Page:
I actually upgraded my trucks gauge cluster with a 14' f150s. My truck is the lower trim stx, it only had the basic 2 line read out on the gauge cluster. I added one with the full color "productivity screen" as Ford calls it from an xlt. I only had to load my old gauge clusters asbuilt data. The milage was the only tricky part. I bought one with a little more milage and waited until I was at that milage on the truck before I swapped them. Changing the milage on the odo is legally questionable to say the least and requires something like a jtag to rewrite the memory for it. Now the whole process between programming and actually installing it takes less than 20 minutes. Two bolts for the trim piece, and 6 for the actual cluster, put the shifter all the way down to 2gear I believe to give you more clearance, also tilt the wheel down, and unplug the one plug on the back of the cluster and it is out. You also have to change out the button pack on one side of the steering wheel other wise you'll have a hard time navigating the screen. That does require the removal of the airbag module in the steering wheel. Gotta be careful there. But the whole process is easy. The same holds true for just about every other computer module on the truck. 

    Also do not believe a word the people at the dealership say. Most of them are ignorant of the truth or are liers. 

    All of the 'stock' upgrades I have done to my truck with the exception of the trailer brake controller are not possible according to the fine, well trained techs at the stealerships. Upgrading the gauge cluster? Nope sorry those are vin locked can't do it, adding the door code keypad? Nope, but we can sell you a stick on one that looks like poop and requires a battery. Adding the automatic headlights? Sorry can't be done, wiring is not there and the computer is different, adding the built in compass module? Nope also not possible... BS, BS, BS, and more BS. I have done all of those and they took less than an hour to complete. All done at once I could have probably done it all in less than 2 hours. I also installed the tow mirrors which come with the turn signal, puddle lights, and heating element for the mirrors. The heating element only doesn't work because I haven't felt like changing out HVAC controls in the dash. That is a 10 minute change out and doesn't even require reprogramming the computer. That oddly enough is hardwired, no computer module is involved.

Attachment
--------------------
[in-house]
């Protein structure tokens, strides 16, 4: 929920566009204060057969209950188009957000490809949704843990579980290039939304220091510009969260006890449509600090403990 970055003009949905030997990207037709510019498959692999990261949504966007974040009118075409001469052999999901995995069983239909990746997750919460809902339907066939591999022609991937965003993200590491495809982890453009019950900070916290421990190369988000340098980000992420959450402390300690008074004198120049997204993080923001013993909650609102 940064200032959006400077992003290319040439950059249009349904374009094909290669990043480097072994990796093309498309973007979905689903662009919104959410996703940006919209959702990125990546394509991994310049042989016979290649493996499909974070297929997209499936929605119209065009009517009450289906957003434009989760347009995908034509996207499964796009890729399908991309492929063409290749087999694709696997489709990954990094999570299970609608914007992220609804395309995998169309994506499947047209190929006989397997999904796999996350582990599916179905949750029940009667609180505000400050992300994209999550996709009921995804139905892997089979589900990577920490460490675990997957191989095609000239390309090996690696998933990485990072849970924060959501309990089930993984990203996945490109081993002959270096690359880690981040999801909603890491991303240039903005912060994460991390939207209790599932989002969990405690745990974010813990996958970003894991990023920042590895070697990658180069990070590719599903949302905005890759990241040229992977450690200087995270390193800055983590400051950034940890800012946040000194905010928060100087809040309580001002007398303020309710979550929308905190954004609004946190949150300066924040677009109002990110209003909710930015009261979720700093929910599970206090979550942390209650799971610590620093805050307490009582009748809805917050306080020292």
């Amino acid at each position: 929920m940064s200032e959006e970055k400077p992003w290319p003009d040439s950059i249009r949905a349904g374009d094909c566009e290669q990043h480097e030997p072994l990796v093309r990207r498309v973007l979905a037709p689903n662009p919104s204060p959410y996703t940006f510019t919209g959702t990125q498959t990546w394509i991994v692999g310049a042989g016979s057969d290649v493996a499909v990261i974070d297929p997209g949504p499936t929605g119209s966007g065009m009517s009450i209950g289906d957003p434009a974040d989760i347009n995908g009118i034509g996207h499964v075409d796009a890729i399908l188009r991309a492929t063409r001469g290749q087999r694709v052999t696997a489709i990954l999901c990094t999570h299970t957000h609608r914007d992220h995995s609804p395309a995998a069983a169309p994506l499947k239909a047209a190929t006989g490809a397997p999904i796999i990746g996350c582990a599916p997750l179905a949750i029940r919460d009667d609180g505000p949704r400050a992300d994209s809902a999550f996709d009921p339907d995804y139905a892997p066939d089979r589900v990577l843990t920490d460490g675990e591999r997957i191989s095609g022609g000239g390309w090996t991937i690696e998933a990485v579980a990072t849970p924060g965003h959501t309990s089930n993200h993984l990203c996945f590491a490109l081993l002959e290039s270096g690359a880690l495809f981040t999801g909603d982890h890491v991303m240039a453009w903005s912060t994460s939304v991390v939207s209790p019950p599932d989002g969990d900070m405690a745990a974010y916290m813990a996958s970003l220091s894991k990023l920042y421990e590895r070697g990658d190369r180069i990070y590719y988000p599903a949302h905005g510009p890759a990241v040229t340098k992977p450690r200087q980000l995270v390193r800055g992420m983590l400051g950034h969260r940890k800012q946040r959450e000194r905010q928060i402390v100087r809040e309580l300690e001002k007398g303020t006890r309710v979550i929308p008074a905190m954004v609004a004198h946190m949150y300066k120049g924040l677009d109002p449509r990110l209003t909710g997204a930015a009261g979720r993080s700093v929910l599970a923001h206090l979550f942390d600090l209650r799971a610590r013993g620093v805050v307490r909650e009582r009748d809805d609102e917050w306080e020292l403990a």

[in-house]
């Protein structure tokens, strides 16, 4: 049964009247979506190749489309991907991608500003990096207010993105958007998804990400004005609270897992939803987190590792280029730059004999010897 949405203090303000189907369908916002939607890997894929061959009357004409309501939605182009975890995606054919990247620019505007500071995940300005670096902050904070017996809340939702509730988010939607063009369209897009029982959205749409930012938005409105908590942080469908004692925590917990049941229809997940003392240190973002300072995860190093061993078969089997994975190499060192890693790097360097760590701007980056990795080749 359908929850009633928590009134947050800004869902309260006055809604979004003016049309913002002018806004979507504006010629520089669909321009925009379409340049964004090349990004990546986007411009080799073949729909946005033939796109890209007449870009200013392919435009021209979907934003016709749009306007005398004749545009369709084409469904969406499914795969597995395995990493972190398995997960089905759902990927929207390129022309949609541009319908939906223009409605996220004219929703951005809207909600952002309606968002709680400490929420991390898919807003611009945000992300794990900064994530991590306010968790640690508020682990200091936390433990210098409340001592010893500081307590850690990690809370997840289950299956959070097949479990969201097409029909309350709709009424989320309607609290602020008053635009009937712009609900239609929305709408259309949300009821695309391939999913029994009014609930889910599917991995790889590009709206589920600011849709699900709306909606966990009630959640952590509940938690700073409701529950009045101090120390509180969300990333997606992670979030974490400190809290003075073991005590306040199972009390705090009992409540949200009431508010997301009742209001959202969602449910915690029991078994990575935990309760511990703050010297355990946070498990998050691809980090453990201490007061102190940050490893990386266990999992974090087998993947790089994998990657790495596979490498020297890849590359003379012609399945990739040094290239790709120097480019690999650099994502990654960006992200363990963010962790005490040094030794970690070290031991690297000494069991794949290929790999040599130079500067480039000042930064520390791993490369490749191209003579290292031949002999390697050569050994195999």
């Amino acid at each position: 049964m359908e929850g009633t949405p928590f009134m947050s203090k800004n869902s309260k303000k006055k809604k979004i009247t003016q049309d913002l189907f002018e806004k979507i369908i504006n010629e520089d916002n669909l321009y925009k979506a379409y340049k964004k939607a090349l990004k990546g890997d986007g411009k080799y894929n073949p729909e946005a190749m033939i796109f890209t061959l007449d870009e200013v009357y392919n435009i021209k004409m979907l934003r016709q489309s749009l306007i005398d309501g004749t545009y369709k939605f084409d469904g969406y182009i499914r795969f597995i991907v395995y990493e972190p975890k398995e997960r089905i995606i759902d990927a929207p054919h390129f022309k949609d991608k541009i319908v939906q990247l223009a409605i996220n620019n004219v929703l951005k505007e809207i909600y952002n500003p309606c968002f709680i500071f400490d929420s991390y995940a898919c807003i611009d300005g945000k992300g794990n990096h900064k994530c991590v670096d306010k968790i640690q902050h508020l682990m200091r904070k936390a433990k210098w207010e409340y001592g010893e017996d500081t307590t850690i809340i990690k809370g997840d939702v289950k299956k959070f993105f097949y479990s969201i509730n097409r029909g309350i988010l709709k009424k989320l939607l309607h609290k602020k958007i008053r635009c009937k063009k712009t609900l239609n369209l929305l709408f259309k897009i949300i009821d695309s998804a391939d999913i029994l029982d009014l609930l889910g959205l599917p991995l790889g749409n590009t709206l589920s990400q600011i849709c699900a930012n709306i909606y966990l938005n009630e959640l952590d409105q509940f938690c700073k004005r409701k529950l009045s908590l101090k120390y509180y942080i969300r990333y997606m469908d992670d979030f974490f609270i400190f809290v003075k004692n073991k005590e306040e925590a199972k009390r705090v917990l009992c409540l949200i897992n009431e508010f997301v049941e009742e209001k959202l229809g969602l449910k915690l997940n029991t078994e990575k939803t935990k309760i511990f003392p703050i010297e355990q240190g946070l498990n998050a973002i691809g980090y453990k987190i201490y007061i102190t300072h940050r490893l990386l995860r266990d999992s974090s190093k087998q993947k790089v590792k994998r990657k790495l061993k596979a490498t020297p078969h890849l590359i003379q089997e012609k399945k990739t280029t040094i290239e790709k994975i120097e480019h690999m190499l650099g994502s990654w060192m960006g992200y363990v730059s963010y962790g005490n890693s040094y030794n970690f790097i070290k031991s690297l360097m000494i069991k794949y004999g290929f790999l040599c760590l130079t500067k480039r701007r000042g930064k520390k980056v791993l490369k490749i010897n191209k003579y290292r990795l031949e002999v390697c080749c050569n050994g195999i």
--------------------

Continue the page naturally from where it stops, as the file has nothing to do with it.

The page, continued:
• ethicalpaul
    ethicalpaul Member Posts: 5,759
    edited April 2022
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    New cars are certainly easier to maintain, though, I wonder if the upfront cost completely wipes out the maintenance savings. Regarding rust out, however, I'm not sure we've made progress. My 2002 Ford E 250 van had large holes in the rocker panels and in the load floor after only 4 years. I Ziebarted by 2017 Chevy Express Van as I did with my rebuilt 1998 Escort Wagon (bought in Southern CA). The van has the 2.8 Diesel so I hope to have it around 12 to 15 years or more, so the rust our warranty sounds real good to me.
    Well back to Solar....

    A 1970 Dodge Dart (my first car was a 1970 Slant-6 Valiant, its fraternal twin) listed for $2261 which is $17,000 in today's dollars, so much for the upfront cost savings. A 2022 Hyundai Accent or Kia Rio is $17,000 and I know which one I would put in a "how long will it run reliably with just regular maintenance" contest.

    The current Dodge Challenger, with all the technology of today, has about the same displacement and 375 HP, but only gets 23 highway.


    That is designed for something, but nothing I'm interested in. People buy that and then complain about high gas prices.

    To me, the idea that designs of today by any car company are worse than designs of 1970 are rather comical. I mean, I like nostalgia too, but come on. You can drive a car today 100,000 without changing the oil. In 1970 100,000 was elderly death time for the average car.